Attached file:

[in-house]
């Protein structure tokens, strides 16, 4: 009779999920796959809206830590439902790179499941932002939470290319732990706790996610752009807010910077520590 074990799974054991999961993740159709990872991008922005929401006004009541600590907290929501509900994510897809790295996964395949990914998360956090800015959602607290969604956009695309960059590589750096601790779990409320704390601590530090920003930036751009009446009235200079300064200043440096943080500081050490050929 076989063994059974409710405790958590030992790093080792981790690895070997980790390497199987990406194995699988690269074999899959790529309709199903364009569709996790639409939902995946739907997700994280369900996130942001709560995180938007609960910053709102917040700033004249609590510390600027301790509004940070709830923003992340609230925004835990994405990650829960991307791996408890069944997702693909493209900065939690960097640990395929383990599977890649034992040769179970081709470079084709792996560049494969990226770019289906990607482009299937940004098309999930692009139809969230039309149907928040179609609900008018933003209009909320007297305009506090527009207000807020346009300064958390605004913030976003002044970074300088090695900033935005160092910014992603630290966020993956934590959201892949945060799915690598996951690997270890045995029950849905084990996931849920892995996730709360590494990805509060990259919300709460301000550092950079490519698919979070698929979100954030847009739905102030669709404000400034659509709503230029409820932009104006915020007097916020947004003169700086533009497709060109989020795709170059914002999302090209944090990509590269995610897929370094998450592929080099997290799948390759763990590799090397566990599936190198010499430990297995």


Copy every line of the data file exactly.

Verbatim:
[in-house]
């Protein structure tokens, strides 16, 4: 009779999920796959809206830590439902790179499941932002939470290319732990706790996610752009807010910077520590 074990799974054991999961993740159709990872991008922005929401006004009541600590907290929501509900994510897809790295996964395949990914998360956090800015959602607290969604956009695309960059590589750096601790779990409320704390601590530090920003930036751009009446009235200079300064200043440096943080500081050490050929 076989063994059974409710405790958590030992790093080792981790690895070997980790390497199987990406194995699988690269074999899959790529309709199903364009569709996790639409939902995946739907997700994280369900996130942001709560995180938007609960910053709102917040700033004249609590510390600027301790509004940070709830923003992340609230925004835990994405990650829960991307791996408890069944997702693909493209900065939690960097640990395929383990599977890649034992040769179970081709470079084709792996560049494969990226770019289906990607482009299937940004098309999930692009139809969230039309149907928040179609609900008018933003209009909320007297305009506090527009207000807020346009300064958390605004913030976003002044970074300088090695900033935005160092910014992603630290966020993956934590959201892949945060799915690598996951690997270890045995029950849905084990996931849920892995996730709360590494990805509060990259919300709460301000550092950079490519698919979070698929979100954030847009739905102030669709404000400034659509709503230029409820932009104006915020007097916020947004003169700086533009497709060109989020795709170059914002999302090209944090990509590269995610897929370094998450592929080099997290799948390759763990590799090397566990599936190198010499430990297995």